So not long ago, I had heard that Nicco Mele, former webmaster for the Dean campaign, had signed on with John McCain. So I called up John McCain’s PAC, Straight Talk America.
You’ll recall that I had asked Craig Goldman, the executive director of STA, a while back if Patrick Hynes was working for McCain. The answer was, “Never heard of him.” Several days later, Hynes put up a press release announcing his firm had signed on with Straight Talk America. I called up Goldman, asked what was going on, and he said that he had heard of Hynes’ firm, but didn’t recognize Hynes’ name. When he had learned of his erroneous statement, he said he had been unable to find my number or a way to contact me.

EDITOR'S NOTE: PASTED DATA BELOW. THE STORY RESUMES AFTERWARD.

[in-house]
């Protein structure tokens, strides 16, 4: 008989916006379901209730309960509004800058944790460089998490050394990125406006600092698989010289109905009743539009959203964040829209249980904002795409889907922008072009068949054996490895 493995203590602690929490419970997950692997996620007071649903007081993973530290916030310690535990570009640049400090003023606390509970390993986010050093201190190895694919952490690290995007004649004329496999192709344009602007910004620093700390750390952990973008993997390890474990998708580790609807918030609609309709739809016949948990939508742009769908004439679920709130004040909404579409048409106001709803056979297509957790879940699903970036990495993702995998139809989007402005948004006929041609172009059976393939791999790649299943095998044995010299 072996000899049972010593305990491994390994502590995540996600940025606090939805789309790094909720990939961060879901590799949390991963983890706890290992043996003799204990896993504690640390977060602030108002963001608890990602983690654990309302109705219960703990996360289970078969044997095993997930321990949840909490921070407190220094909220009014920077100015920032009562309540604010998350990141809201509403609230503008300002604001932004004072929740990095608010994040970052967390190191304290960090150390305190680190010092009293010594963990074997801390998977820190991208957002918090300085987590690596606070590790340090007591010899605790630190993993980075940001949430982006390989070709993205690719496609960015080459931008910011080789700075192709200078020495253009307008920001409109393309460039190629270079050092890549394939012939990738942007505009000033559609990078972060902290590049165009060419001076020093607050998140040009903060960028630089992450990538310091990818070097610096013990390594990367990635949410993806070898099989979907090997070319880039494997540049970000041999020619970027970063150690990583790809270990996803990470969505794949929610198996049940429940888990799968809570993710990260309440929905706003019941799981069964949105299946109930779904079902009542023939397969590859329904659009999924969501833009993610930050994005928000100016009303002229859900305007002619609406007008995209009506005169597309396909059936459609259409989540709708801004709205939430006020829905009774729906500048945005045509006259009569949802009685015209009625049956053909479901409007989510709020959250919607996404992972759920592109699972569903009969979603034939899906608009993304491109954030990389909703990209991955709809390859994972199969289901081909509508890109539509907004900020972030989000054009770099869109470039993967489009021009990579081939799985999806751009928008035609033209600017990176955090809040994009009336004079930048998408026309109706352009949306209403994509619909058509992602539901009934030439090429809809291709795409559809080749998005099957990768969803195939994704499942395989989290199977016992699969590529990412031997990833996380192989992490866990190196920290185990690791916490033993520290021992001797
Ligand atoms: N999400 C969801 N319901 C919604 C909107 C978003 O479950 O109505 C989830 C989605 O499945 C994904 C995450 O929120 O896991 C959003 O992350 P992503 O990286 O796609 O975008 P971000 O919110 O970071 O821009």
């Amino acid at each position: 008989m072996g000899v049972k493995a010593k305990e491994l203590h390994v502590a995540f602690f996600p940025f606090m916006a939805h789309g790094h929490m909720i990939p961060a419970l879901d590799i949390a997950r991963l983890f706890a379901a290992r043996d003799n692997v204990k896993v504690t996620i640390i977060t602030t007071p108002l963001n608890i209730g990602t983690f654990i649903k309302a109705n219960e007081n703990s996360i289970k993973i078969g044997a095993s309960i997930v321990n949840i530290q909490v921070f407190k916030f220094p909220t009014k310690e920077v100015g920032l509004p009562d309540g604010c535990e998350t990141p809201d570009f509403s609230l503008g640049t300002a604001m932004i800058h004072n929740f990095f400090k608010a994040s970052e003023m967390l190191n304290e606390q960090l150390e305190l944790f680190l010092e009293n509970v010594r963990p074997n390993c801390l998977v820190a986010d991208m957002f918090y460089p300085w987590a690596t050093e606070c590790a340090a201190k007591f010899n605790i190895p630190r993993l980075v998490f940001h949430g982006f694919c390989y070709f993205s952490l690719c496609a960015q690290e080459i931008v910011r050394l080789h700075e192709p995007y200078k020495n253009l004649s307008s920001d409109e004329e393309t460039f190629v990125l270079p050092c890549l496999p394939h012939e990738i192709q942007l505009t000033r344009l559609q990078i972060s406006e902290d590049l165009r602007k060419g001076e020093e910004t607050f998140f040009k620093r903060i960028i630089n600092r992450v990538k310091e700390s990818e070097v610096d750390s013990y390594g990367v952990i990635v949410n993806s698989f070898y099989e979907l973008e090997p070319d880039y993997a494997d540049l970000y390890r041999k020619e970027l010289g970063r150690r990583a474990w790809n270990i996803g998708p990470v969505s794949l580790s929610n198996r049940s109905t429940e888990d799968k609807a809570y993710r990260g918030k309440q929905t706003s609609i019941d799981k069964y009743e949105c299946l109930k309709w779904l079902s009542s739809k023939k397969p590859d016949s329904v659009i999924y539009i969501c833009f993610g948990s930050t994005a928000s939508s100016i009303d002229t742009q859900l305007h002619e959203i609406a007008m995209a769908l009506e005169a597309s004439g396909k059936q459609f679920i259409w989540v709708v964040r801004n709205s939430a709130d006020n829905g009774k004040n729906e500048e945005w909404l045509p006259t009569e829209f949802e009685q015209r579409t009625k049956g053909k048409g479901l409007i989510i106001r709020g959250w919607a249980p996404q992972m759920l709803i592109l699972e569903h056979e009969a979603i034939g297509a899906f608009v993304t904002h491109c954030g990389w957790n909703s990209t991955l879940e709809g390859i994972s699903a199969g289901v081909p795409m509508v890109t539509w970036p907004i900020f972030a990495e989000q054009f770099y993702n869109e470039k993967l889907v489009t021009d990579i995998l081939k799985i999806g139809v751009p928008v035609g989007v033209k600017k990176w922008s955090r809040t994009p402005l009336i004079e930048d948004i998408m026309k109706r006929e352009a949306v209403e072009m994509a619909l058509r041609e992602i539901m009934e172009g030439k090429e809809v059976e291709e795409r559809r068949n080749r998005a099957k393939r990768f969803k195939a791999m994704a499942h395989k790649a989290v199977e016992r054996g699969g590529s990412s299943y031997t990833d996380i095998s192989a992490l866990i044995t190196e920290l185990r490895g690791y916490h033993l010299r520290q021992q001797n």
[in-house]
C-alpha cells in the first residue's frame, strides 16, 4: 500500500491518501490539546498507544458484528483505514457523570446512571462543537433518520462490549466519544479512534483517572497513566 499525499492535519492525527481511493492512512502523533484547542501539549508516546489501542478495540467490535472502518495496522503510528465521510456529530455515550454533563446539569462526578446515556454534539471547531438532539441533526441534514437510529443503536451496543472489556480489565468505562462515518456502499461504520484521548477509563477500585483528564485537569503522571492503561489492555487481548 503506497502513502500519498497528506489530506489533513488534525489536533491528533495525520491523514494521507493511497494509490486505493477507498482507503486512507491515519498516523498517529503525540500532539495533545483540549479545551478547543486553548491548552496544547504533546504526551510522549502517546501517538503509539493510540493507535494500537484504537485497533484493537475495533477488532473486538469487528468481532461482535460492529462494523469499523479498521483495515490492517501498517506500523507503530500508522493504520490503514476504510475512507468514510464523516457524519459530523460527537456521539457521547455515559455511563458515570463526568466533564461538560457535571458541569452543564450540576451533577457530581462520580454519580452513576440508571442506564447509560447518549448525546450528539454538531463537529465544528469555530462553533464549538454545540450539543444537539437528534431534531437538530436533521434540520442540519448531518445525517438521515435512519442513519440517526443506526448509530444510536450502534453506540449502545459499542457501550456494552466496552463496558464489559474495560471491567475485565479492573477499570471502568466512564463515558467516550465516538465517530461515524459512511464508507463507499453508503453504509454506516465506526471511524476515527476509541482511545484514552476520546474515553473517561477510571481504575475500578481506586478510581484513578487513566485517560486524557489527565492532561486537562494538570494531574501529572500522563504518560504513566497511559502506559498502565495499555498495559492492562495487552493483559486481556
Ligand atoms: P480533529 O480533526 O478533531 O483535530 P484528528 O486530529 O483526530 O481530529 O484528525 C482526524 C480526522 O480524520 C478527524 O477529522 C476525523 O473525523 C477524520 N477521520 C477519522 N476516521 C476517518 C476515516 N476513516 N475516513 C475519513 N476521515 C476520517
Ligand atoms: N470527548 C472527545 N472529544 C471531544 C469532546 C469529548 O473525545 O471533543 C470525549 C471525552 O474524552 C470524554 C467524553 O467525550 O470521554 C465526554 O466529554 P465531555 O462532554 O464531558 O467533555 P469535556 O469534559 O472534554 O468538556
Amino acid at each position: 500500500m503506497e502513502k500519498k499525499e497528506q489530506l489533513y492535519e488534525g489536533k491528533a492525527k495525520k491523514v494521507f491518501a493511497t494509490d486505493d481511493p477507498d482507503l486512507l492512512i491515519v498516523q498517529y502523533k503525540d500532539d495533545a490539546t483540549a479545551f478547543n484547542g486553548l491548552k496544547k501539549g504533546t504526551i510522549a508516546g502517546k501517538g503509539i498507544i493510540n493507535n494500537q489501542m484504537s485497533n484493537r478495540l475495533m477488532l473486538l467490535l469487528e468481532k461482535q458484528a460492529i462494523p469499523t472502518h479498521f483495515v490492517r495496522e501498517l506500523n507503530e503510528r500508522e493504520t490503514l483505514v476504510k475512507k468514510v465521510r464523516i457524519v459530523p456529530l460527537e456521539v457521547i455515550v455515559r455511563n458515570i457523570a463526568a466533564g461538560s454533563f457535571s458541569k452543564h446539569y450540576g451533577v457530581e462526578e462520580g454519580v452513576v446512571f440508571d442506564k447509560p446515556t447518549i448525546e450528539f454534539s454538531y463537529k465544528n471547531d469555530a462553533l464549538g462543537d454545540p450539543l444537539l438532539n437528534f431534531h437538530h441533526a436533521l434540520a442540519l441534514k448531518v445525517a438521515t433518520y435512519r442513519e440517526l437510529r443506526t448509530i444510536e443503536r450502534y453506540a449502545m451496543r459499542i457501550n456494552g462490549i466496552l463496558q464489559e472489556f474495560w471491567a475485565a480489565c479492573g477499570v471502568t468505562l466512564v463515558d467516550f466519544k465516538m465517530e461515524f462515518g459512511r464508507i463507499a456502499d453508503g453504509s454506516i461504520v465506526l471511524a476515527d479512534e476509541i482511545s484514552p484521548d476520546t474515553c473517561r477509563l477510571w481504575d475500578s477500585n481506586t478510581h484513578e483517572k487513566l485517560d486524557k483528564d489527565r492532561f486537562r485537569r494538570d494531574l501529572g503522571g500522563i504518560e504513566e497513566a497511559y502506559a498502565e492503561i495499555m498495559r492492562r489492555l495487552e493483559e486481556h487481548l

I can understand that having Dean’s web guy on staff can create some headaches for a candidate for the Republican nomination. But that doesn’t excuse denials to direct inquiries that contradict the facts. Even a “no comment” or “I can’t talk about this because no decision on that has been made yet,” would have been fairer. Instead, I’m told that Mele is “offering free advice” when in fact it’s the other way around, that according to the Hotline account, McCain’s people “recruited” Mele.
Some people at RedState are claiming this indicates a 3rd Party bid by John McCain.
While this very well could be, a much simplier explaination exists – Republicans have always been at the losing end of the “technology gap” that exists in politics.
Of course, this National Review fellow’s failure to get a straight answer from the Straight Talk Express is in and of itself very telling.